I was overwhelmed by all that I needed to do to prepare my children when school started this year. I have a child in kindergarten, a 3rd grader, a 4th grader, and a 6th grader who is preparing to take the entrance examinations for science curriculum high schools. Aside from readying school supplies, I needed to prepare myself for the yearlong ordeal of supporting my children in their academic journey.
What concerns me most is not if they learn little in school but if they learn nothing from me. For me, school is but a complimentary program when it comes to a child’s learning. I know I play a big role in the secular well-being of my children but with all the chores and taking care of a baby, I feared I may not be up for the task. I asked the Lord for help to condition my heart and my mind for what is coming. As I looked back to the last school year – things I did alright, things that I needed to improve on and things that I need to stop doing – I realized that there are a few things that I need to stop saying as well.
The internet is a big help when searching for information. Regardless, I strongly feel I am not really helping them learn if I keep on passing them off to Google whenever they have a question. One reason for this is that as good of a research tool as the internet is, it is also an avenue for distraction. There are things that we can do to minimize kids’ dependence on the internet. We can answer their questions directly if we know the answers to their inquiry. We can also refer them to books. Encyclopedias, dictionaries and other print references are a good way to increase their interest in reading. This way, they will know how to navigate their way through information. They will know the way we did before there ever was the Cloud.
“Were you not listening?”
After school is really taxing. Not only for the children but also for a mother who needs to prepare meals to feed a family of 7. There have been times when my children have asked me questions about their homework and I asked them in return, “Were you not listening?” It’s not that I intentionally wanted to dismiss them. I was just curious how they did not understand when they were the ones sitting in the classroom with a teacher presenting their lesson. Yet the question, from their perspectives, can sound belittling.
We must understand that when kids come to us for help with their homework, it does not always mean they do not know how to do it. It sometimes means they want affirmation from us or they need attention. One of my daughters asks me questions I know she already knows the answer to. Once, after I answered her, she smiled and said, “Are you proud of me, Mum?” Of course I said “Yes… All the time!”
“Go ask your Dad!”
Fathers who are hands-on with their children’s school activities are such a blessing. Yet, children have the tendency to ask Mother for help when it comes to homework and school projects. No matter how smart their father is, I am the one bombarded with, “Why is the sky blue?” and “How do I get the greatest common factor for these fractions?” and “Who is the first person in the Philippines?” When I get overwhelmed with all the fuss, I sometimes turn their curious attention to their father.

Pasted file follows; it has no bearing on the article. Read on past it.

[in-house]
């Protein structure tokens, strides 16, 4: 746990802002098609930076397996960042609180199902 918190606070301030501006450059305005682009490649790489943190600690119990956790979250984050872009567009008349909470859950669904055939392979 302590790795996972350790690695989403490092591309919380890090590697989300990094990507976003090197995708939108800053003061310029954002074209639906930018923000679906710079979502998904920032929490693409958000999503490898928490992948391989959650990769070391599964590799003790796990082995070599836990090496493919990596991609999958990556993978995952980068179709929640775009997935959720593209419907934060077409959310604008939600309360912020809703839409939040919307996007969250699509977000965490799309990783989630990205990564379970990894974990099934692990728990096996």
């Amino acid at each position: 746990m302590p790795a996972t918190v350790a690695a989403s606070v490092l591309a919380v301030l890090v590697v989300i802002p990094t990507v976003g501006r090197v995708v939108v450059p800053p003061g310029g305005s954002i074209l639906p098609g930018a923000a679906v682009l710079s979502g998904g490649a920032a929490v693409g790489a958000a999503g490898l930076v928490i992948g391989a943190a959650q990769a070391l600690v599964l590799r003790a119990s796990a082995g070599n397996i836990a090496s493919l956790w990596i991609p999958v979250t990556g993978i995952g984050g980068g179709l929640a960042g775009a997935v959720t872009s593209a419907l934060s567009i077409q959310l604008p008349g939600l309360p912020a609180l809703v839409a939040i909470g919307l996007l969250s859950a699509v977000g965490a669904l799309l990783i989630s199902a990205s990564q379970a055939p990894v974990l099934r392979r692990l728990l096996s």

There is nothing wrong with that, I guess. Nevertheless, I do not like how I feel after they all go to their father because I haven’t tried helping them at all. It is important that we try our hardest to teach our children before we ask other people to do so. We can also tandem teach with our spouses. This way they can learn from both parents.
“You’ll know when you get older…”
One of the biggest questions in life is, “How are babies made?” Have you ever thought of how you would teach this topic to a 4-year-old? I have… But nothing can prepare you for the actual moment when your toddler pops that million-dollar question. Fearing that I may not be able to deliver the lecture properly, I thought it would be so much easier to tell my daughter, “You’ll know when you get older…” But there is danger to this strategy.
What if they get the information from somewhere else? Can we be assured that they will be taught the sanctity of the procreation process? Or will the information be presented in a malicious way? Sometimes we underestimate the capacity of our children to process information. Because of that, we limit their capacity to learn. Whenever a child asks questions, make it an opportunity to teach them. They will always find an answer. It is assuring to know that we, their parents, are the ones who gave it to them.
In Doctrine and Covenants 93:42, it states “You have not taught your children light and truth, according to the commandments; and that wicked one hath power, as yet, over you, and this is the cause of your affliction.” One of the purposes of coming to this life is to learn. As parents, we hold a sacred trust to teach our children. Consequences for obeying or disobeying this mandate are very apparent and far reaching. The adversary is ever-diligent in his desire to misinform and mislead our little ones, and we must not let him. We need to learn ourselves and then teach our children light and truth, so they will not be deceived by the snares of Satan. We cannot hand this over to school or to Google or to other people. It is our sacred duty.